If our efforts in this always paid off, that would be very encouraging. However, that hardly ever happens, so it is our duty to strive for our own deliverance.

If, for example, we abuse our bodies with irregular sleep patterns, overeating or eating too much processed food, overwork, or the lack of exercise, we cannot blame fate for our troubles. We cannot naively say, This was bound to happen. No; we had a hand in it.

To the degree that we are able, we must actively prevent bad results stemming from our own choices. We cannot afford to be docile spectators, sloppily dawdling along without engaging in mending our mistakes, and being responsible for our wrongdoing. In truth, none of us will escape the consequences of our actions. None of us gets special seating in the auditorium of our lives.

If the devil is going to bog us down in any way, shape, or form, he is going to have to earn that without our help. We do not want to hand him a landslide victory and make his diabolical agenda easy due to our own laziness. A Chinese proverb says, Failure is not falling down but refusing to get up.

We must not throw in the towel and quit. We also must not rest on the laurels of our past successes. If plan A flops, the alphabet has 25 more letters!

We must be teachable and open to learning new things on one hand and going about old things in a new way on the other. When we are affected by adversity, we must be upbeat about bettering ourselves and helping others. We must not be stopped by stormy seas or handicapped by daunting circumstances. Instead we must learn. Those who fail to learn lessons from the past demonstrate a determination to repeat those mistakes. William E. Gladstone, a former British prime minister, once said, No man ever became great or good except through many and great mistakes.

In the pages that follow, you will find tried, tested, and true answers to help you deal with trials. Embellished with real-life examples and reinforced with heartwarming tales, as well as scores of biblical principles and concepts that explain the whys and hows behind it all, these stories are from those who have successfully navigated trials. Welcome to the world of survivors. Take your place, fasten your seat belt, and survive!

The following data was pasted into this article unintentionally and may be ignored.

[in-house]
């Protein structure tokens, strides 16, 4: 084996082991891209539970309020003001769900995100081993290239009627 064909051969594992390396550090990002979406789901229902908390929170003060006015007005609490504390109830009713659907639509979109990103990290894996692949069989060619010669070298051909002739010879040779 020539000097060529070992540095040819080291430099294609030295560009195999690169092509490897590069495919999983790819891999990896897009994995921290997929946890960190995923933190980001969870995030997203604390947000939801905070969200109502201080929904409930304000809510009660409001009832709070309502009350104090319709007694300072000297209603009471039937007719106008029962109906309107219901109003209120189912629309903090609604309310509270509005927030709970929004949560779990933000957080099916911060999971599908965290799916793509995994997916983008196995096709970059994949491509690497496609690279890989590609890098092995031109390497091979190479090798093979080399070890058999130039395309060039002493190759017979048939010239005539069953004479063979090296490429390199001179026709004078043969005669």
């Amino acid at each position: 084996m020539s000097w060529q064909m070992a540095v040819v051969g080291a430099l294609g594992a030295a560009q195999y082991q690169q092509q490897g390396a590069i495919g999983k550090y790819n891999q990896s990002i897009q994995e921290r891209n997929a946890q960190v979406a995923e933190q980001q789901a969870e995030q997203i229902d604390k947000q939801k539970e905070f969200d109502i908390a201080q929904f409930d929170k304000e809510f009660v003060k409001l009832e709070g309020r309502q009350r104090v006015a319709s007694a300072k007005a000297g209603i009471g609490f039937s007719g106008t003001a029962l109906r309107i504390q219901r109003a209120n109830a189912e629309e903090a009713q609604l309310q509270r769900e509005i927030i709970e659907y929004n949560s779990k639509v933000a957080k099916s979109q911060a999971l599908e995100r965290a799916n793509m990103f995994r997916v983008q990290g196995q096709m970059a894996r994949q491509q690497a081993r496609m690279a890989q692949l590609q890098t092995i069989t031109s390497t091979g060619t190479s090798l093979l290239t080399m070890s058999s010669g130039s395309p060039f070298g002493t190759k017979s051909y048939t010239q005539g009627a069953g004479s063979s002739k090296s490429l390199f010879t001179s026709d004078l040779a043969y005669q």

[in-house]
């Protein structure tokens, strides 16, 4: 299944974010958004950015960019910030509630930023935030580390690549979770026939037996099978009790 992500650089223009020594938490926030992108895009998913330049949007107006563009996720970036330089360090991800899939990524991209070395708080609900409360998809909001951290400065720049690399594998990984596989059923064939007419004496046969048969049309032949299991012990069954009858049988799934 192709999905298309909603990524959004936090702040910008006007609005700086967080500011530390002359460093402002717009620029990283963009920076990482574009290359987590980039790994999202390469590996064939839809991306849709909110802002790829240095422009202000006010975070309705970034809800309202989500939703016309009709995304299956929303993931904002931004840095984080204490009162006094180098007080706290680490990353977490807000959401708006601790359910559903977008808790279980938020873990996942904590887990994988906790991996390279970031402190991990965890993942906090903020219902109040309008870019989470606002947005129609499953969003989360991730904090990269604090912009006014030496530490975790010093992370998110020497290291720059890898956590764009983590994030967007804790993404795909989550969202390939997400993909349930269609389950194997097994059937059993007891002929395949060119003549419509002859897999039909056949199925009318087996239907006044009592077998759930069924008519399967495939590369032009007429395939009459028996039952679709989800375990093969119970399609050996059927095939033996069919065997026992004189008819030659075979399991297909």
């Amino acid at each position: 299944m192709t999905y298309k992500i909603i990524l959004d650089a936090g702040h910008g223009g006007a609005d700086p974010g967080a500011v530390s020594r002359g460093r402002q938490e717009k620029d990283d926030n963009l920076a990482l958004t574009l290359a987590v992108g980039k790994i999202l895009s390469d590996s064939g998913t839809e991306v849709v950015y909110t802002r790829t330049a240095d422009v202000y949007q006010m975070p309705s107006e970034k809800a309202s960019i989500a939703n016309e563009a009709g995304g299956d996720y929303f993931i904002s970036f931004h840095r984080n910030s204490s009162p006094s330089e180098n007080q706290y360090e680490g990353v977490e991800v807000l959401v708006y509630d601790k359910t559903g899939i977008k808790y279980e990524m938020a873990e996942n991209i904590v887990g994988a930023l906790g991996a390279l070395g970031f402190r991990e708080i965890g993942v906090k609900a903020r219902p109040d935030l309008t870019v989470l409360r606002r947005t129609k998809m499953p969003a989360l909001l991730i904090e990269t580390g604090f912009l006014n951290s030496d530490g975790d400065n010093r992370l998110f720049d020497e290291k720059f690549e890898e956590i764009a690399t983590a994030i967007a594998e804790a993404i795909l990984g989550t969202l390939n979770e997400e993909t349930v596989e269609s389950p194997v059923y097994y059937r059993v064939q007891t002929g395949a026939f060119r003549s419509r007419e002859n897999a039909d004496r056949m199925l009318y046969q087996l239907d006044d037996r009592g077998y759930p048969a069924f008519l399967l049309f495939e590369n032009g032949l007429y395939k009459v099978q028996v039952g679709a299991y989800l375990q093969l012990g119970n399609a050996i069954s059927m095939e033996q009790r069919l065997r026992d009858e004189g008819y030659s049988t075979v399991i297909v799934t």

So when he had arrested him, he put him in prison, and delivered him to four squads of soldiers to keep him, intending to bring him before the people after Passover. Peter was therefore kept in prison, but constant prayer was offered to God for him by the church.

—Acts 12:4–5, emphasis added

Unapologetically, I begin with prayer. And no, I’m not some kind of prayer expert. In fact, I am a desperate amateur in this most potent, timeless, noble, and expedient discipline. Interestingly, prayer is perhaps the most difficult, challenging, debated, opposed, and resisted activity we participate in—and that’s in the church! It’s much worse in nonreligious circles. Viewpoints on prayer are often two-sided and rarely agree.

In one camp, there are avid proponents who make no bones about prayer being the master key that unlocks each and every breakthrough we seek to secure. Real-life testimonies undergird this stance, and with an agelong tradition lending credence to their assertion, these folks rest assured that their beliefs are written in stone and unquestionable.

Camp two carries its own plethora of scriptural references and contends with equal passion a stand completely opposite camp one’s. The ideas of those in that camp are also plausible.

The result? There’s an incredible array of books on prayer. Authors are keen to write about the middle ground, seeking to present a balanced position on the subject in the hope that their work will help resolve the many questions between the two camps. Bookstores and the internet are awash with new titles on prayer—many screaming, Me too! So coming up with a new treatise on the subject is akin to preaching to the choir.